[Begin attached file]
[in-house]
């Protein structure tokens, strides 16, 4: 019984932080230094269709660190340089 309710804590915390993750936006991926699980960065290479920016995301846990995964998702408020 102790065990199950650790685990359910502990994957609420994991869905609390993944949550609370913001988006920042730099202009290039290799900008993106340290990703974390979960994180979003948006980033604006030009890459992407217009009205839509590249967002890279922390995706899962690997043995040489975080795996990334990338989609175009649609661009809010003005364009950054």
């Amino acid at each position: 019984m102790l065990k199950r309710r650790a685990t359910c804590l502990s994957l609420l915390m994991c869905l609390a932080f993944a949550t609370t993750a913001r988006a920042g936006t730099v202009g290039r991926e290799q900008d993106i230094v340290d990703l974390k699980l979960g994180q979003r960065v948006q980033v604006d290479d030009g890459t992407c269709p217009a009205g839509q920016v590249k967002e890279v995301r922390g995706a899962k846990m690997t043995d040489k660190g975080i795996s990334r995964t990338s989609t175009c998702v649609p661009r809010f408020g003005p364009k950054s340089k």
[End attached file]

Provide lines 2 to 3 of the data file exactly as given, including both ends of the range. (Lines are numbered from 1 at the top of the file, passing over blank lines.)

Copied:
């Protein structure tokens, strides 16, 4: 019984932080230094269709660190340089 309710804590915390993750936006991926699980960065290479920016995301846990995964998702408020 102790065990199950650790685990359910502990994957609420994991869905609390993944949550609370913001988006920042730099202009290039290799900008993106340290990703974390979960994180979003948006980033604006030009890459992407217009009205839509590249967002890279922390995706899962690997043995040489975080795996990334990338989609175009649609661009809010003005364009950054």
């Amino acid at each position: 019984m102790l065990k199950r309710r650790a685990t359910c804590l502990s994957l609420l915390m994991c869905l609390a932080f993944a949550t609370t993750a913001r988006a920042g936006t730099v202009g290039r991926e290799q900008d993106i230094v340290d990703l974390k699980l979960g994180q979003r960065v948006q980033v604006d290479d030009g890459t992407c269709p217009a009205g839509q920016v590249k967002e890279v995301r922390g995706a899962k846990m690997t043995d040489k660190g975080i795996s990334r995964t990338s989609t175009c998702v649609p661009r809010f408020g003005p364009k950054s340089k």